If right now you're getting $1,000 a month in payments from social security, military retirement, or retirement for government workers, in 20 years at a 2% rate, you'd go from getting $1,000 a month to $1,400 a month.

But at a 4.5% rate, a 2.5% difference, you'd go from getting $1,000 to $2,400.

So the government, by understating the rate of inflation, will be paying you a lot less money per month.


Step #3: They Will Tax You Even More

This is very similar to them paying you less in step number two, where it's all about the way the government measures inflation. For the taxes, this has actually gone into law. 

It went into law in 2018, ironically, when they lowered the overall tax rates. They have already gone from the CPI-U to the CCPI-U for the tax brackets.

So how does this work? 

Here is my whiteboard to explain.

Look at middle-class Mike on the left side, he's making $50,000 a year. When you combine all the taxes he pays and the different tax brackets starting from 0 to 10, 10 to 20, his effective tax rate is 10%, and those aren't exact numbers, I'm just using them as an example.

This means he's paying about $5,000 a year in taxes. His after-tax income would be $45,000, which is what he can use to buy the amount of goods and services represented by the blue circle in the middle.

Rich Richard on the upper middle section of the whiteboard is making $100,000 a year. Because we have a progressive tax system, his effective tax rate, his average tax rate, is 20%.

So he would be bringing home $80,000 a year after taxes. Of course, his purchasing power, or the amount of goods and services Rich could buy would be more than Mike.

Now let's fast forward 10 years into the future.

10 years from now…

Mike has gone from making $50,000 a year to $100,000 a year. You may be saying to yourself, “Well, that is great news. It's good for Mike. He had a raise!” Not really. 

His wages just went up with the rate of inflation, but his purchasing power really hasn't changed at all. 

But what happens if the government understates the rate of inflation for moving the tax brackets up? 

This means that Mike will be paying a larger percentage of his income, or purchasing power to the government in taxes.

Let's take it to an extreme. Imagine the tax brackets didn't go up at all in the 10 years because the government was understating it, manipulating it, and changing methods.

Who knows what they'll do to screw over the average Joe and Jane, but let's say the tax brackets didn't go up at all. Mike would now be paying 20%, just like rich Richard was 10 years earlier.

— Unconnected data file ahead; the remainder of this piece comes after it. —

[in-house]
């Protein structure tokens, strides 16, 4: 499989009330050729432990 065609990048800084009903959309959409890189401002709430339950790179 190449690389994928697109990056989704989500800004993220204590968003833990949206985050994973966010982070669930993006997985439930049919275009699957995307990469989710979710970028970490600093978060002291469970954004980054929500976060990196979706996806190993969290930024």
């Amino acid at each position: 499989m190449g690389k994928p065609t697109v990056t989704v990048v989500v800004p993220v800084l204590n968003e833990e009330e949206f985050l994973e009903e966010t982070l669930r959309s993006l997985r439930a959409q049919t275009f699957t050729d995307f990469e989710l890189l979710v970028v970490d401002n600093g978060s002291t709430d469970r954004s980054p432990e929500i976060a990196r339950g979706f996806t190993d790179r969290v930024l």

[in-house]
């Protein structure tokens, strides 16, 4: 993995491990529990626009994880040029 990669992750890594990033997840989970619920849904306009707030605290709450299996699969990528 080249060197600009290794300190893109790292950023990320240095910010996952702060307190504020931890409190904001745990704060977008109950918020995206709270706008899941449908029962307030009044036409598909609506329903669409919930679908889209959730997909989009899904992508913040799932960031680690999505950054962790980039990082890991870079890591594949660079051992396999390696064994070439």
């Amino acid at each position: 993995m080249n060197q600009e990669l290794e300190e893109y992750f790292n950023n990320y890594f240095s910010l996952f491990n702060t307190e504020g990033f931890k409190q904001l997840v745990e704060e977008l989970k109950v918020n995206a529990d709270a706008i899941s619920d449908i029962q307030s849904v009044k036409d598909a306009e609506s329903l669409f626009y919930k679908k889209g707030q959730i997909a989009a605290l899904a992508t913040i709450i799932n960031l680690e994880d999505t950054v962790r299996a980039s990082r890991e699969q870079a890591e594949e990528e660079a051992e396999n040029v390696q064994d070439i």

Mike would be taxed 20% now he makes $100,000 a year instead of $45,000 that he can use to buy the amount of goods and services shown before. And because his tax would be 20%, his take-home would be $80,000, but that money would only buy $40,000 worth of goods and services now.

Although Mike was making the exact same amount of money in real terms, adjusted for inflation, his purchasing power went down. He paid more of his income to drunk, insolvent uncle Sam.

Let me go over this in a slightly different way, just to make sure that everyone is understanding the scam the government is trying to pull. 

They're really trying to pull the wool over your eyes with this tax bill that went into effect in 2018.

If we're in the year 2000, Mike is making $45,000 after taxes. In the year 2010, Mike is making $80,000 a year after taxes.

But when you adjust for inflation and look at it in terms of the year 2000, we're comparing apples to apples, Mike's after-tax income is only $40,000.

Its $5,000 less than it was 10 years earlier, although his income in nominal terms, not adjusted for inflation, has actually doubled.

The bottom line is the government is going to steal your money by creating inflation, and understating it in order to take your assets, pay you less, and tax you more.

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How The Government Can Steal Your Money Through Inflation!
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How The Government Can Steal Your Money Through Inflation!
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The United States government has a lot of debt as of today, and their tools to deal with it can affect you in ways you wouldn't think of. To learn how can government and tax policies can affect your assets, properties, and wealth, hit the play button and start reading.
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Mack Lambert
Mack Lambert
5 months ago

What should I do about the inflation I just saw ? I’m 70 years old a new listener , I believe what you said but you did not tell me how to help myself. I have 7 rental units and my as from the governments. please help.